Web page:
I got similar results from the next program. It looked promising at first--it actually started enumerating through the filesystem on the disk. About 30% of the way through, however, it crashed with an ugly DOS page fault error.

Maybe if I could get a boot disk, I could get a DOS command prompt, I thought. So I dutifully looked around and found a great site called I downloaded the DOS 6.22 and Win98 SE boot disks. I decided to go with the Win98 SE boot disk, figuring it would have better support for long filenames and so on. I then dimly remembered a site I hadn't visited for a while, a Windows kernel development site called This site is a gem; it's full of hardcode techie info, plus loads of useful, tricky little utilities, including a lot of useful source code. The utility I was after was called NTFSDOS, and it basically consists of a driver (NTFSDOS.VXD) that allows read-only (for the free version) and read-write (for the pay version) access to NTFS from DOS. I downloaded the utility, stuck it on a floppy and booted into DOS. I ran NTFSDOS.EXE and, lo and behold, there was my drive--the first positive development all day.

I quickly browsed around the file structure and verified that things seemed to be intact. I then cataloged the important files I needed to rescue. The Trouble was my only media was a few floppies. This might seem okay in theory, but the more I browsed through the disk, the more stuff I found that I wanted to keep. Also, the source tree alone that I wanted to retrieve was pretty large. There also were things such as directories with 12 PowerPoint presentations at about 2MB apiece. I also had other essential items, .MAME for one. Clearly, this was not going to be easy. I searched around for a DOS NIC driver for my specific MiniPCI Ethernet/56k combo, but I couldn't find one anywhere.

At this point, things looked pretty bleak. Without a working NIC under DOS, I could spend about a week with a handful of floppies and a copy of PkZIP--not an ideal solution. It was at this point that I remembered using Linux once to recover some data from an NT server I ran in university. I also recently remembered a friend recounting to me how he had lost the administrator password to his Windows box and had reset it using a Linux-based boot floppy that altered the SAM. I shrugged and thought I might as well give it a try. No other practical options were left at this point.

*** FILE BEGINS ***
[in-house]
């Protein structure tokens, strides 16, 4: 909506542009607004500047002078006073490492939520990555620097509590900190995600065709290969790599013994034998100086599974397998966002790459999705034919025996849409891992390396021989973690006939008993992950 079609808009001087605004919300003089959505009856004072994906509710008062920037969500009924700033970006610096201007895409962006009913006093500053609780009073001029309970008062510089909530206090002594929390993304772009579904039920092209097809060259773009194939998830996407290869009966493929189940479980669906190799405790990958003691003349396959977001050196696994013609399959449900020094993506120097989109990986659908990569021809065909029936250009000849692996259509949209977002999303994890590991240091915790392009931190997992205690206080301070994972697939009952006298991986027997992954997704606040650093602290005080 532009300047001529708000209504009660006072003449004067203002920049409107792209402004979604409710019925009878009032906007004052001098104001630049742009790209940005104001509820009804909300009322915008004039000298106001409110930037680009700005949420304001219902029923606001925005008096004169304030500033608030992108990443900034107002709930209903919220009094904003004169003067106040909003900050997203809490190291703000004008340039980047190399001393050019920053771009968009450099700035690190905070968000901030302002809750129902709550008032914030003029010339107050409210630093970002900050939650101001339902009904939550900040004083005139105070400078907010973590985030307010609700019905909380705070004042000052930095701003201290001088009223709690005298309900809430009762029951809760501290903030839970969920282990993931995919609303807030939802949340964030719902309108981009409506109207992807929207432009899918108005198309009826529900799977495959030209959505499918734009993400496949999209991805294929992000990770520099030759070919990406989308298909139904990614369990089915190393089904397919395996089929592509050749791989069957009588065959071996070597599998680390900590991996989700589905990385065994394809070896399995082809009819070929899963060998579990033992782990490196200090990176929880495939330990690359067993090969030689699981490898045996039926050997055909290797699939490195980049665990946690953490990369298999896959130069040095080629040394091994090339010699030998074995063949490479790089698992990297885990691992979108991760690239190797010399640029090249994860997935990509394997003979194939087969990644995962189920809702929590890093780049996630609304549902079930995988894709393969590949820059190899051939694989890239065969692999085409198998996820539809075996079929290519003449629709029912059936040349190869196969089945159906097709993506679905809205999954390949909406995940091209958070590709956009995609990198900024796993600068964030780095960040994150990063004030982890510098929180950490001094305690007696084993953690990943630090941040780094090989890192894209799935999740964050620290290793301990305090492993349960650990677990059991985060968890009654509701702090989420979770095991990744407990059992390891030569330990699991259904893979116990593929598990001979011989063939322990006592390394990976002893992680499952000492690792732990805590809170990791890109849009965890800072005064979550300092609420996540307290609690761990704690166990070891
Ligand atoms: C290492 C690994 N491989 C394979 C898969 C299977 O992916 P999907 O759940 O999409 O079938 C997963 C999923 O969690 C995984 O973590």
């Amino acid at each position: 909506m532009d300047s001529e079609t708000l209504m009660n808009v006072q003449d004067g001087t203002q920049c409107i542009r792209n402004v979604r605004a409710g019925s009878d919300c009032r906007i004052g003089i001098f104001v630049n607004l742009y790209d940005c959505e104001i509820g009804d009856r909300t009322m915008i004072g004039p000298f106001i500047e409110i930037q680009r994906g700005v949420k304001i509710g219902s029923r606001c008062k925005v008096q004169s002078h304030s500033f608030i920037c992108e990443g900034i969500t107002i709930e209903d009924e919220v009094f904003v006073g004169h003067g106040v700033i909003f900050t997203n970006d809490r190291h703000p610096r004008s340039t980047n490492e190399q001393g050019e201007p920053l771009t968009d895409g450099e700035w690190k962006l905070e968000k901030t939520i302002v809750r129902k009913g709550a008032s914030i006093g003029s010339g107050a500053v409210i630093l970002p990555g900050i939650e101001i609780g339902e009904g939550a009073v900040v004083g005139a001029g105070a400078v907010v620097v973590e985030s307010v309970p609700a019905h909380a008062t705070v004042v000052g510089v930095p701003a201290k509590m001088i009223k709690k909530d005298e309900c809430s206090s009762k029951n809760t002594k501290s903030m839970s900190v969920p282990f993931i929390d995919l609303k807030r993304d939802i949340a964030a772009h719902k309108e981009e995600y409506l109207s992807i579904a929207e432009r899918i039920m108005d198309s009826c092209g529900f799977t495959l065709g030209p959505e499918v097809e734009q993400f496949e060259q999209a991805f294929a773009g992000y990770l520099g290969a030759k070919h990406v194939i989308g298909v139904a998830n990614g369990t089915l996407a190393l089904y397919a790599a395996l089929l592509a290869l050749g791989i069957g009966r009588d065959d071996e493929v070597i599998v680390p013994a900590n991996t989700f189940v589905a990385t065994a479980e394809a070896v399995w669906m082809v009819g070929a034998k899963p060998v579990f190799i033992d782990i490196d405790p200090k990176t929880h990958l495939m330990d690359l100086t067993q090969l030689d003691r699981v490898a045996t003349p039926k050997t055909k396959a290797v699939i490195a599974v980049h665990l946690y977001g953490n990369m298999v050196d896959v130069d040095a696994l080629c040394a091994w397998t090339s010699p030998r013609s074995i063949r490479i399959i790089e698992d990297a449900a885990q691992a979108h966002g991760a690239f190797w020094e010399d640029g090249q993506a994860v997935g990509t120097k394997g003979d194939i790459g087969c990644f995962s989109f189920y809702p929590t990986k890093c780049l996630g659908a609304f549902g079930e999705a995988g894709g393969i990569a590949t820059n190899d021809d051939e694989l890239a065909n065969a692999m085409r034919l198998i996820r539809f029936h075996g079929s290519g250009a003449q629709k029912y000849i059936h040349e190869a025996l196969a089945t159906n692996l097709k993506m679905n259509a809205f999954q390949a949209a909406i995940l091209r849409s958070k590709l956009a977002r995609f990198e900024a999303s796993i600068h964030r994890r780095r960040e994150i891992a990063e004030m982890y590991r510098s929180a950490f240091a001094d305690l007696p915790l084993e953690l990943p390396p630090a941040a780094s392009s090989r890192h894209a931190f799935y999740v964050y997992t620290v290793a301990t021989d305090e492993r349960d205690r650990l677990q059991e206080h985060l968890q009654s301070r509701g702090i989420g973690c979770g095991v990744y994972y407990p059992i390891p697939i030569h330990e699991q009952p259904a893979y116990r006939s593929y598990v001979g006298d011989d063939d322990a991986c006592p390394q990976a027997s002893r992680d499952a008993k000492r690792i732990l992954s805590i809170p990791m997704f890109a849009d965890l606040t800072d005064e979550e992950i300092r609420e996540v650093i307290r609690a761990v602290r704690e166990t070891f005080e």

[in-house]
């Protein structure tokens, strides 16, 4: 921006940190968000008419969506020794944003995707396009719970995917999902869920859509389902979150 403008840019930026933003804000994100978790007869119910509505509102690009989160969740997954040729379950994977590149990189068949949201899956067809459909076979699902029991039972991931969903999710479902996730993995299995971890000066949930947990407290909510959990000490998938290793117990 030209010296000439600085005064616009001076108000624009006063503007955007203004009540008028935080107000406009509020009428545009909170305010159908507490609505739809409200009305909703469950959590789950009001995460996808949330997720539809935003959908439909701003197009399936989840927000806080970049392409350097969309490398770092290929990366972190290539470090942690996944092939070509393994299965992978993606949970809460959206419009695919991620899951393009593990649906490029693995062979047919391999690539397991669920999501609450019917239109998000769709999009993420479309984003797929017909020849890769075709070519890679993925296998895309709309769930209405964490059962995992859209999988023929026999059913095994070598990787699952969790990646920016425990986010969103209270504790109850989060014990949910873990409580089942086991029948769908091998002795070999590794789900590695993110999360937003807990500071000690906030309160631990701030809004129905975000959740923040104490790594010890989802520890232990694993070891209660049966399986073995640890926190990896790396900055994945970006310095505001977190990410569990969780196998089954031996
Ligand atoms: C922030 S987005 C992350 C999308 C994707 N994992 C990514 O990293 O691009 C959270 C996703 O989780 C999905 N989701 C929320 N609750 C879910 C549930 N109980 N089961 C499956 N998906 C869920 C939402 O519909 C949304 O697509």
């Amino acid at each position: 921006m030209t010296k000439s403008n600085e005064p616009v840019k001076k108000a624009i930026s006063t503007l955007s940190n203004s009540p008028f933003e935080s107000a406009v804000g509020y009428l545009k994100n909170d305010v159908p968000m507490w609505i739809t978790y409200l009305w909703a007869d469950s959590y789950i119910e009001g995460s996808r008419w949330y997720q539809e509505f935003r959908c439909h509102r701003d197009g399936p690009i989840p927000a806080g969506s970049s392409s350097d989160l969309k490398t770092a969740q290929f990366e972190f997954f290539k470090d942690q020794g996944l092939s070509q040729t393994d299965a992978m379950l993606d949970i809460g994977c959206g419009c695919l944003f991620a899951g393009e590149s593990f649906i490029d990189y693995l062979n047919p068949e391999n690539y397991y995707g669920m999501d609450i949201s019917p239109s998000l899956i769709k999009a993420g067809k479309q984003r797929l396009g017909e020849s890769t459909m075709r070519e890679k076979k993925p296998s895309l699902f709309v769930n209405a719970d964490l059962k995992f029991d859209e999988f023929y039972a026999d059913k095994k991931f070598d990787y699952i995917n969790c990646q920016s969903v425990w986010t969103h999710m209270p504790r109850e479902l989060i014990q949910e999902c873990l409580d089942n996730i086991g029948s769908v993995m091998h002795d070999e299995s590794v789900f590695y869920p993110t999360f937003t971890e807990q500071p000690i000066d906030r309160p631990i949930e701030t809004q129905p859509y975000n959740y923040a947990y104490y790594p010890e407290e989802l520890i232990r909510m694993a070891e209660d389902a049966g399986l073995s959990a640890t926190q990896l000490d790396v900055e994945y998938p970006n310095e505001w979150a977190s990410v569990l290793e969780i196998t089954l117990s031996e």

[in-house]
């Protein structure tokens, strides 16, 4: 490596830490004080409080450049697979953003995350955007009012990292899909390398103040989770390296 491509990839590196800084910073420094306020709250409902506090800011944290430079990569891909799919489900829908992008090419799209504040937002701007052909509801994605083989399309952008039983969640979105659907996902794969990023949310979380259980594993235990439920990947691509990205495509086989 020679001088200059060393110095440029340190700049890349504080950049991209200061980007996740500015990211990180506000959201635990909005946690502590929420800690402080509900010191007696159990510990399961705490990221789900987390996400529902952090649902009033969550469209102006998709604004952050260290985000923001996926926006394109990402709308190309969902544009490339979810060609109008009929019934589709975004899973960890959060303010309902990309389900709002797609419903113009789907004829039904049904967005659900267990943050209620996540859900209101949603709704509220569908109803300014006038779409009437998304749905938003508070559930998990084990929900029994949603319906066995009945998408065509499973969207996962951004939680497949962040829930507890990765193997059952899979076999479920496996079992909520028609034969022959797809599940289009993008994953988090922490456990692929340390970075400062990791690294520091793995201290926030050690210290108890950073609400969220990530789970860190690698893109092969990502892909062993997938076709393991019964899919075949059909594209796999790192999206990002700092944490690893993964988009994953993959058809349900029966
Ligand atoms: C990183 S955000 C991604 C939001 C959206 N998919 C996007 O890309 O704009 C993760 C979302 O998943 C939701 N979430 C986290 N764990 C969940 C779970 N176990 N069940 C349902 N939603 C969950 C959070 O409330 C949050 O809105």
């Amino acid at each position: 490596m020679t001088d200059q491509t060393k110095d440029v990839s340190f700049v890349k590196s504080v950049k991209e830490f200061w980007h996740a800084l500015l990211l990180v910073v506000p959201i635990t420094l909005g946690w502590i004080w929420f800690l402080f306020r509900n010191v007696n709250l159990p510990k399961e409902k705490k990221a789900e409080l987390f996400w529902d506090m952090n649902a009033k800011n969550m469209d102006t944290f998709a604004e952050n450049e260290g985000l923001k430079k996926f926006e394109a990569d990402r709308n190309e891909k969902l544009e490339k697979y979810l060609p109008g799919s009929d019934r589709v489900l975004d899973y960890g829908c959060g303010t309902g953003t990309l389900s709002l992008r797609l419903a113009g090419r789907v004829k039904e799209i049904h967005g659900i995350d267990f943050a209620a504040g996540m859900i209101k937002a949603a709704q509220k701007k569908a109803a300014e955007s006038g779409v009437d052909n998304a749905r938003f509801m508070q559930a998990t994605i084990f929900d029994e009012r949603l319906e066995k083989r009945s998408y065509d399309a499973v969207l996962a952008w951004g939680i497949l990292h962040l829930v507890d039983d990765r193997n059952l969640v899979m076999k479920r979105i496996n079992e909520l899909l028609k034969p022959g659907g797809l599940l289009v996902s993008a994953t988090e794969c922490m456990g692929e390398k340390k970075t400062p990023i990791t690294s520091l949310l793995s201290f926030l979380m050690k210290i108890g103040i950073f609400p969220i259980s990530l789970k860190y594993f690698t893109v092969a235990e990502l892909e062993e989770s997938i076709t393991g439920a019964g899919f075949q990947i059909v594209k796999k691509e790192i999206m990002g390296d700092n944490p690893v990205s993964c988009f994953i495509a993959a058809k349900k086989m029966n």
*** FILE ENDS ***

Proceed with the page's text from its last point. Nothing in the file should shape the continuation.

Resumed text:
I've been a Linux user since about 1997 and a FreeBSD user for the last couple of years, but I had never tried any of the floppy-based distros. I looked around and quickly came across a floppy distro called BG-Rescue Linux. This seemed to be a pretty capable little distro, specifically aimed at disaster recovery. The current version of BG-Rescue Linux is 0.3.1, which is compiled with kernel version 2.4.24, and it supported a host of Ethernet devices--it even had USB and PCMCIA network device support. A host of command-line utilities are provided by BusyBox, and BG-Rescue Linux uses the uClibC C library. What really made my eyes light up was the inclusion of NTFS support. This uses the LinuxNTFS driver, which is a complete and heavily improved rewrite of the older NTFS driver I had used. BG-Rescue Linux comes complete with the ntfsprogs package, which contains, among other things, tools to non-destructively resize an NTFS partition under Linux.